“You’re looking at over three years, it could be someone getting a 21-percent increase in their salary,” he said. “So I think what we should do is see where we want to be in terms of the numbers with our employees. I don’t think we want to be paying the most. I’m sure we don’t want to be paying the least. We want to be paying something competitive, but I think we should look at where we want to be in comparison to other cities …”

Mayor Gregg Roby told Anderson he believed a discussion of the pay plan would be a more appropriate topic for a future work session.

“I don’t think that the pay plan issue is something that’s going to be solved here by this board in one evening,” he said. “I also believe that, as you said, if the pay plan and the general fund — if personnel costs or whatever are so high, that’s true.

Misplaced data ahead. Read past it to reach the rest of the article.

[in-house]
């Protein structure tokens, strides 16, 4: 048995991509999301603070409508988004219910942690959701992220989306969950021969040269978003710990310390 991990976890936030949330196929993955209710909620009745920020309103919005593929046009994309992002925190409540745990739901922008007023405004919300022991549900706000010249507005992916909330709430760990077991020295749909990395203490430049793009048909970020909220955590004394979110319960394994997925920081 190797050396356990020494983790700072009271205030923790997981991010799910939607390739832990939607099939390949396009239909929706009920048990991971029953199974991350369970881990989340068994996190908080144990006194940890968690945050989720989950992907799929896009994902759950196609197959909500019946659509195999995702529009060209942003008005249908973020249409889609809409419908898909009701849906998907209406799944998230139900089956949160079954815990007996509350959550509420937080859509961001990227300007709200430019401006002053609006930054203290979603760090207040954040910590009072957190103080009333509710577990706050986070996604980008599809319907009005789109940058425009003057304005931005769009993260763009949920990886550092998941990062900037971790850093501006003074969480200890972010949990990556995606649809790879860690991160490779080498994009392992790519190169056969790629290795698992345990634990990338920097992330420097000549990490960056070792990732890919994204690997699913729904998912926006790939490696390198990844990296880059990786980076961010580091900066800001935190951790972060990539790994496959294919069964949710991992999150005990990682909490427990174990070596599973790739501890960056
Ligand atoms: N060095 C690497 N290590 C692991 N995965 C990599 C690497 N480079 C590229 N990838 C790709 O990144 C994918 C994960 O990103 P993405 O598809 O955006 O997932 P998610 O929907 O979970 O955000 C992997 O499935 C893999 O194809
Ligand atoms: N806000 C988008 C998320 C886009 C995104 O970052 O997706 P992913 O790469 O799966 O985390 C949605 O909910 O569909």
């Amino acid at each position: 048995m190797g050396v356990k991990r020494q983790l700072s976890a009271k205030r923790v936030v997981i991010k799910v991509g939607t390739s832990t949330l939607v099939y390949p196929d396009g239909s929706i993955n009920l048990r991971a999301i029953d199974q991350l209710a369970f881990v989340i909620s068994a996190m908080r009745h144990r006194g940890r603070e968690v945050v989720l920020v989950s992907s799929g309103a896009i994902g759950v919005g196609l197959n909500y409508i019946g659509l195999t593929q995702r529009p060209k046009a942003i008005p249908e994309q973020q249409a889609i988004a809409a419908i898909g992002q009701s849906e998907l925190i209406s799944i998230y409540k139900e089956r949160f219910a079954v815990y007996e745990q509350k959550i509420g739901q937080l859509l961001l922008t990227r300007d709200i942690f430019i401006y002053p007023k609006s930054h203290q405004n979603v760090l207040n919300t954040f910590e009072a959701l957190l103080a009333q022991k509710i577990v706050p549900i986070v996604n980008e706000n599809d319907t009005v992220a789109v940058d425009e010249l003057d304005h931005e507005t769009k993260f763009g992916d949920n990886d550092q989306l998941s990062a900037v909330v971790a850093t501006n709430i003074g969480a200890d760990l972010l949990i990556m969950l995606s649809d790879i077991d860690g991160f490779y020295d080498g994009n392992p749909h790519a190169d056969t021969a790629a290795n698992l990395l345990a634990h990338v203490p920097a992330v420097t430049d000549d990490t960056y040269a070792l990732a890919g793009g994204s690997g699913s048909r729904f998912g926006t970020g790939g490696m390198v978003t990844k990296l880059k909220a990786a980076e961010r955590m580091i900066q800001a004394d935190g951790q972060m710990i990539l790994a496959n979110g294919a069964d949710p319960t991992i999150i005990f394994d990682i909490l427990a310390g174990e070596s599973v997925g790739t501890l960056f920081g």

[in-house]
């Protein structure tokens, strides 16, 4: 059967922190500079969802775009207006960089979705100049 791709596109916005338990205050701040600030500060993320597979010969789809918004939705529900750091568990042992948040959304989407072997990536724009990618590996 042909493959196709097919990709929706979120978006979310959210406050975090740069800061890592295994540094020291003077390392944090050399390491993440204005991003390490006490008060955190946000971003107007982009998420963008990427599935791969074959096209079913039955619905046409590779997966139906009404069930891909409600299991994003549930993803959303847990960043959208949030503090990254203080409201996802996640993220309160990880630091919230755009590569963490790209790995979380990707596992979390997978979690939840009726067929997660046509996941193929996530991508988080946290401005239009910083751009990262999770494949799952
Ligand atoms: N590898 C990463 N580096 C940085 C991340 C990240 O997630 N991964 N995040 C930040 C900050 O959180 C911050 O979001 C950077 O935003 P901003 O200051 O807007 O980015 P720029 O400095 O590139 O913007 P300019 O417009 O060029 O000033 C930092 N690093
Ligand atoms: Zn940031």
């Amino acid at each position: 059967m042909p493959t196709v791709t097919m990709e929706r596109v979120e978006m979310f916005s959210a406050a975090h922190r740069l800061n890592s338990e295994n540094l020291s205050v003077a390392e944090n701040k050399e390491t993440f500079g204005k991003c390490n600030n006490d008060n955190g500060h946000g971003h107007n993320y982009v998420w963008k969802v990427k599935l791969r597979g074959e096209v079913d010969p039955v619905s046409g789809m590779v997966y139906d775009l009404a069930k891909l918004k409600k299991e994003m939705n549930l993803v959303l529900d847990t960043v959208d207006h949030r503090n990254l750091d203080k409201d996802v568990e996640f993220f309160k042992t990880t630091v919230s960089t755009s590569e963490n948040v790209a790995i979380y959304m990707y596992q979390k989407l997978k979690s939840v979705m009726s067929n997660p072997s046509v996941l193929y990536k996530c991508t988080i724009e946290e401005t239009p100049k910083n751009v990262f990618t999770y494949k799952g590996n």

“But, you know, that’s not the only thing this tax increase is designed to rectify. It’s also designed to rectify all of the — let’s not call them pay plan, let’s call them capital improvements and capital needs for this city that when I started here were $9 million, is now with this budget, are going up to — what? — 12-point-something million …”

Simpson said, “That we know about.”

Roby continued, “That we know about. So again, all we’re doing is kicking the can down the road, and at some point in time, well, whether it’s salaries or it’s capital needs, we’ve got to take care of these things. And granted, personnel costs are a big part of that, but $12 million in capital needs is a big nut to crack, too, if you were to take those on at this point in time …”

Adding to the city’s personnel costs are employee pensions and health insurance.